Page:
Forget the national races and the will-they-won’t-they debate of whether Republicans will take back the Senate this November. Instead, consider that the political trend at the state level could reach historic proportions, paving the way for a movement that would change how DC does business.
Republicans currently control 27 state legislatures, and recent polling indicates they could capture as many as eight more following the November elections. In other words, Republicans have a good shot at claiming 32, 33, 34, or even 35 state legislatures. Given that Republicans at the state level are typically interested in limited government, this development presents an opportunity for states to follow their constitutional obligation to pass nonpartisan, popular constitutional reforms via an Article V convention of states.
A Runaway Federal Government
A recent study indicated that average Americans have “virtually no impact whatsoever on the making of national policy in our country.” If Americans have an opinion on a matter, the federal government is more likely to listen to lobbyists and big business cronies. The vast majority of Americans want a balanced budget amendment, Congressional term limits, an end to judicial lifetime appointments, an end to corporate welfare, and the abolishment of the IRS. Most members of the federal government, elected or otherwise, either could not care less or are actively opposing such efforts.
What will GOP control of the Senate mean? Almost nothing. Yes, Republicans will be able to block the President’s appointments, (if Mitch McConnell has the resolve), and yes, Republicans can push legislation through both houses of Congress which puts political pressure on the President. However, President Obama will inevitably veto any measures that seek to repeal or reform Obamacare, secure the border, or lessen federal taxation and spending. The next two years are destined to be a period of do-nothing partisan politics as a lame-duck President continues to work on his golf game and play the weary demagogue.
Even if Republicans can hold onto both Houses of Congress in 2016, and even if a Republican President is elected, there is little evidence to suggest that party leadership is prepared to institute significant reforms that would resolve the nation’s systemic problems, including the looming bankruptcy of entitlement programs Medicare and Social Security.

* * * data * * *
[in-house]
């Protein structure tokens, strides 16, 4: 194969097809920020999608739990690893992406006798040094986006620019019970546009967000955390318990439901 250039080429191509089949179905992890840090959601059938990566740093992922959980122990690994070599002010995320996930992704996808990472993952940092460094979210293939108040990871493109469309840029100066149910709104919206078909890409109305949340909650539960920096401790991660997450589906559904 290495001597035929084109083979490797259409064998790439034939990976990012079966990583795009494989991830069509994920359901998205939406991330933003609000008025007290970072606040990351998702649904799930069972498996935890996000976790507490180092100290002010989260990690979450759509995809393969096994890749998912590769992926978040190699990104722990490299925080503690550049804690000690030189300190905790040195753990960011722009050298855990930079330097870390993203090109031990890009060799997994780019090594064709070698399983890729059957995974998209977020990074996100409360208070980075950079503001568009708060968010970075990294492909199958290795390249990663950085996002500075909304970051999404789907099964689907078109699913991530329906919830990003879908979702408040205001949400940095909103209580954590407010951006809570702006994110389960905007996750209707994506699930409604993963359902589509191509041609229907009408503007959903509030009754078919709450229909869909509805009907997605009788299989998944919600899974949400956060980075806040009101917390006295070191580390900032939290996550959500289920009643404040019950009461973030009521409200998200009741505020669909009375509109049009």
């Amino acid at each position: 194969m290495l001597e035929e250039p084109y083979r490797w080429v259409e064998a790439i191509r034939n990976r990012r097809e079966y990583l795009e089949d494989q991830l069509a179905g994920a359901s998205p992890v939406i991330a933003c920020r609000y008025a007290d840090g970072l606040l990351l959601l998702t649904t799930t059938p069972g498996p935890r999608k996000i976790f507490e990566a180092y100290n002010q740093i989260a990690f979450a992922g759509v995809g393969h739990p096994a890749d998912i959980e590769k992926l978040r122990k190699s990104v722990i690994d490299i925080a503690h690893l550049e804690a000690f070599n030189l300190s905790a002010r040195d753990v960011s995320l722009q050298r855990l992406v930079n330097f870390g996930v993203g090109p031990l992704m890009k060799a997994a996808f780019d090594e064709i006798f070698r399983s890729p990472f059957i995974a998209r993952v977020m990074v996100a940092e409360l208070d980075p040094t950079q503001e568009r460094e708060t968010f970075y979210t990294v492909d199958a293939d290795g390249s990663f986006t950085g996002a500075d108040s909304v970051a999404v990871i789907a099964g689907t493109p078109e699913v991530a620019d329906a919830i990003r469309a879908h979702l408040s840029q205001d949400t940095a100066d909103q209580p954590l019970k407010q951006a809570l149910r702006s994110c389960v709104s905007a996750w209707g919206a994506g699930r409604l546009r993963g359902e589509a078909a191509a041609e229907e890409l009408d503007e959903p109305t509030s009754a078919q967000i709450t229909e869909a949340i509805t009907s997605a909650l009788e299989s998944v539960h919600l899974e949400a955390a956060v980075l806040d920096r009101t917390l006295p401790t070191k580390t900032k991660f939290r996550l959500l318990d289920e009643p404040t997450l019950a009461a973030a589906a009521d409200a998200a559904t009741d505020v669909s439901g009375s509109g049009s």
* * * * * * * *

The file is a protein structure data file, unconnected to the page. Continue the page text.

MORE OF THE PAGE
Republican leadership has showed an apathy and cowardice that suggests they are unlikely to pursue significant cuts to government, a balanced budget, or term limits. Even if a Republican President or Congress institutes some of the necessary reforms, they can essentially be repealed by their successors. What’s more is that all branches of the federal government, under both parties, have grown the federal Leviathan to the point that we are nearly indistinguishable from tyrannical forms of government. For all intents and purposes, we are living in a post-constitutional America. There is virtually no reason we should pin our hopes on the federal leadership of either party.
The Constitutional Solution
Article V of the Constitution. James Madison called it “the final resort” should the government overstep its bounds. Many Founding Fathers were advocates for the state-led process, including Alexander Hamilton and George Mason.
Article V says that states can call a convention for proposing constitutional amendments if two-thirds (34) pass similar resolutions. Delegates representing the various states then meet up and craft their proposals. When three-fourths (38) of the state legislatures pass an amendment, it becomes part of the Constitution. Congress, the Supreme Court, and the President—i.e. those elitists who have been ignoring us for decades—have virtually no say in the process.
This year, three states (Alaska, Florida, and Georgia) have passed resolutions calling for an Article V convention that would limit the federal government’s jurisdiction and thereby restoring liberties and prosperity to all Americans. Possible amendments on the lips of many state legislators include a balanced budget amendment, congressional term limits, and other limits on the bureaucracy that would forever change how DC does business.
While the media obsesses over what party or political faction has the upper hand, perhaps we should push forward the movement where we have the upper hand over the elitist Washington insiders.
We should encourage our state legislators to pursue an Article V convention, and state legislators should utilize this rare opportunity to institute lasting reforms for a more prosperous, more free America. It’s their constitutional responsibility.